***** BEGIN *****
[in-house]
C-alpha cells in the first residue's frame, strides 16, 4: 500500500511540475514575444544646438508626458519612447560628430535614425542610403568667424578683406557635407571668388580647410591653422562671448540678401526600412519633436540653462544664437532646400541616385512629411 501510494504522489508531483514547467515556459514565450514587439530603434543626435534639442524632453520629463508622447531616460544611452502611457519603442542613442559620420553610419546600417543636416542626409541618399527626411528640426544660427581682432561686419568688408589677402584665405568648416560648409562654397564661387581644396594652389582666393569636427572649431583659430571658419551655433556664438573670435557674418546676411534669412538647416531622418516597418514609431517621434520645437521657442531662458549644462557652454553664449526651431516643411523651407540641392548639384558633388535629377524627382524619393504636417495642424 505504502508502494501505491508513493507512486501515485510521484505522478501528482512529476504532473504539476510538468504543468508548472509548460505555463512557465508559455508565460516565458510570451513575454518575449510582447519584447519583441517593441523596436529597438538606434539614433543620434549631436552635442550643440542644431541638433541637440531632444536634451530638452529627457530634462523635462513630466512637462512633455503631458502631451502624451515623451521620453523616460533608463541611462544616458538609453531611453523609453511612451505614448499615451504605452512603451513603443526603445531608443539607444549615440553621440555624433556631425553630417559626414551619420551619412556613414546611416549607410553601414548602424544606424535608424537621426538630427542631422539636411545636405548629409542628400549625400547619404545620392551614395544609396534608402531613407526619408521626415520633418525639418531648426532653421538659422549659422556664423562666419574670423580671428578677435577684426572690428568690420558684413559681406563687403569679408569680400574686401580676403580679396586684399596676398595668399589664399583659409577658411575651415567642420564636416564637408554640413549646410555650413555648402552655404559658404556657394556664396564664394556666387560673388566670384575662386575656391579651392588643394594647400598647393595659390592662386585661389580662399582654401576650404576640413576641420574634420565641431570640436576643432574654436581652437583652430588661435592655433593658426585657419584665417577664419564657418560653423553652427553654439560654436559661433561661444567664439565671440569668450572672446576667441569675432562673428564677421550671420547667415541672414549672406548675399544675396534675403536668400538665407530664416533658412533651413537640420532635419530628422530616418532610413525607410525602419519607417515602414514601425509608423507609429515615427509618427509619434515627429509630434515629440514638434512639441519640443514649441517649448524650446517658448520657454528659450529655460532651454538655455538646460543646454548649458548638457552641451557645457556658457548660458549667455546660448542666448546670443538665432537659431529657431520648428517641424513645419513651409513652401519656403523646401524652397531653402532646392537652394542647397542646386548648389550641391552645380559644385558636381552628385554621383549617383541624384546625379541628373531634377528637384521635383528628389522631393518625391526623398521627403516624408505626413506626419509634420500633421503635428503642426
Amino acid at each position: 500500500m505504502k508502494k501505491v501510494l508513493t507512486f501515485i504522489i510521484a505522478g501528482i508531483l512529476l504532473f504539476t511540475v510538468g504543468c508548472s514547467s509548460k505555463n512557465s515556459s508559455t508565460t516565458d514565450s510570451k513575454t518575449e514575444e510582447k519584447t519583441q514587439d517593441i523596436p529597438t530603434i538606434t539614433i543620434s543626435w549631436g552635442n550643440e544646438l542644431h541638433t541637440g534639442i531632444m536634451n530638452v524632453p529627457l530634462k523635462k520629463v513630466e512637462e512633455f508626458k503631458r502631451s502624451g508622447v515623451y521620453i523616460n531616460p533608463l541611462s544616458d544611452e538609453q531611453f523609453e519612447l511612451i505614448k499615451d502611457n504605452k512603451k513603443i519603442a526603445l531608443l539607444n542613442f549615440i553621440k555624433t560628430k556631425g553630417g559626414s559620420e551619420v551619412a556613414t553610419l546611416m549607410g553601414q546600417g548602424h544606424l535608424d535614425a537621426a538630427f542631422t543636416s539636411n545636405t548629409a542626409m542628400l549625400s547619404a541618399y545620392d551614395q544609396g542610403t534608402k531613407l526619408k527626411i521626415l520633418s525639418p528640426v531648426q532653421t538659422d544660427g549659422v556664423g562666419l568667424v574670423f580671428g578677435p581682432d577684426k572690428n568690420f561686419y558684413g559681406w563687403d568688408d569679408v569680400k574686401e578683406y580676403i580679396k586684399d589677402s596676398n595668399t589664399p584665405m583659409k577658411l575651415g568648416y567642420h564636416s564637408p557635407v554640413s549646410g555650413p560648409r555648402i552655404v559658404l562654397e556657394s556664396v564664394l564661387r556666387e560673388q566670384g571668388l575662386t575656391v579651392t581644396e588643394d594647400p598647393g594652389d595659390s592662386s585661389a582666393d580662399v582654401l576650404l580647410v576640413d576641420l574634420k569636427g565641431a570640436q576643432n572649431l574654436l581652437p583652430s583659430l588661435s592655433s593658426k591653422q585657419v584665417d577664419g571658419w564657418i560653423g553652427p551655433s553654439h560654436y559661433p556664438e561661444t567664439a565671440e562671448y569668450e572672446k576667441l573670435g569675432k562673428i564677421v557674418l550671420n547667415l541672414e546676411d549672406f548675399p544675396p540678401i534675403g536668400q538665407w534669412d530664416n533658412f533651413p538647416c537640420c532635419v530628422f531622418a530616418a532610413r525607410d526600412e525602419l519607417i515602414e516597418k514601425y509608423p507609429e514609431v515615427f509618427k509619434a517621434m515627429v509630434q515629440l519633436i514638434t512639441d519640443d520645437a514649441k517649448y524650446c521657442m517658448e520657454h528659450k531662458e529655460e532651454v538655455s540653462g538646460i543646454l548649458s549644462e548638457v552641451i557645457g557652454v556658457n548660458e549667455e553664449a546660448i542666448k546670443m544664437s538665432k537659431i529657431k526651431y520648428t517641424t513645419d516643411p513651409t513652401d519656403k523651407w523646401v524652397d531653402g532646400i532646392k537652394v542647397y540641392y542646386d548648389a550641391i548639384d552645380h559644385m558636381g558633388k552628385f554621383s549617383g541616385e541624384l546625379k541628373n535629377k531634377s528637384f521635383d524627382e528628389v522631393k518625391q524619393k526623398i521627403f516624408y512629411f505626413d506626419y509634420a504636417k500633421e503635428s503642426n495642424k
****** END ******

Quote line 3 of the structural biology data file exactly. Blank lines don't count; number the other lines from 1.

Amino acid at each position: 500500500m505504502k508502494k501505491v501510494l508513493t507512486f501515485i504522489i510521484a505522478g501528482i508531483l512529476l504532473f504539476t511540475v510538468g504543468c508548472s514547467s509548460k505555463n512557465s515556459s508559455t508565460t516565458d514565450s510570451k513575454t518575449e514575444e510582447k519584447t519583441q514587439d517593441i523596436p529597438t530603434i538606434t539614433i543620434s543626435w549631436g552635442n550643440e544646438l542644431h541638433t541637440g534639442i531632444m536634451n530638452v524632453p529627457l530634462k523635462k520629463v513630466e512637462e512633455f508626458k503631458r502631451s502624451g508622447v515623451y521620453i523616460n531616460p533608463l541611462s544616458d544611452e538609453q531611453f523609453e519612447l511612451i505614448k499615451d502611457n504605452k512603451k513603443i519603442a526603445l531608443l539607444n542613442f549615440i553621440k555624433t560628430k556631425g553630417g559626414s559620420e551619420v551619412a556613414t553610419l546611416m549607410g553601414q546600417g548602424h544606424l535608424d535614425a537621426a538630427f542631422t543636416s539636411n545636405t548629409a542626409m542628400l549625400s547619404a541618399y545620392d551614395q544609396g542610403t534608402k531613407l526619408k527626411i521626415l520633418s525639418p528640426v531648426q532653421t538659422d544660427g549659422v556664423g562666419l568667424v574670423f580671428g578677435p581682432d577684426k572690428n568690420f561686419y558684413g559681406w563687403d568688408d569679408v569680400k574686401e578683406y580676403i580679396k586684399d589677402s596676398n595668399t589664399p584665405m583659409k577658411l575651415g568648416y567642420h564636416s564637408p557635407v554640413s549646410g555650413p560648409r555648402i552655404v559658404l562654397e556657394s556664396v564664394l564661387r556666387e560673388q566670384g571668388l575662386t575656391v579651392t581644396e588643394d594647400p598647393g594652389d595659390s592662386s585661389a582666393d580662399v582654401l576650404l580647410v576640413d576641420l574634420k569636427g565641431a570640436q576643432n572649431l574654436l581652437p583652430s583659430l588661435s592655433s593658426k591653422q585657419v584665417d577664419g571658419w564657418i560653423g553652427p551655433s553654439h560654436y559661433p556664438e561661444t567664439a565671440e562671448y569668450e572672446k576667441l573670435g569675432k562673428i564677421v557674418l550671420n547667415l541672414e546676411d549672406f548675399p544675396p540678401i534675403g536668400q538665407w534669412d530664416n533658412f533651413p538647416c537640420c532635419v530628422f531622418a530616418a532610413r525607410d526600412e525602419l519607417i515602414e516597418k514601425y509608423p507609429e514609431v515615427f509618427k509619434a517621434m515627429v509630434q515629440l519633436i514638434t512639441d519640443d520645437a514649441k517649448y524650446c521657442m517658448e520657454h528659450k531662458e529655460e532651454v538655455s540653462g538646460i543646454l548649458s549644462e548638457v552641451i557645457g557652454v556658457n548660458e549667455e553664449a546660448i542666448k546670443m544664437s538665432k537659431i529657431k526651431y520648428t517641424t513645419d516643411p513651409t513652401d519656403k523651407w523646401v524652397d531653402g532646400i532646392k537652394v542647397y540641392y542646386d548648389a550641391i548639384d552645380h559644385m558636381g558633388k552628385f554621383s549617383g541616385e541624384l546625379k541628373n535629377k531634377s528637384f521635383d524627382e528628389v522631393k518625391q524619393k526623398i521627403f516624408y512629411f505626413d506626419y509634420a504636417k500633421e503635428s503642426n495642424k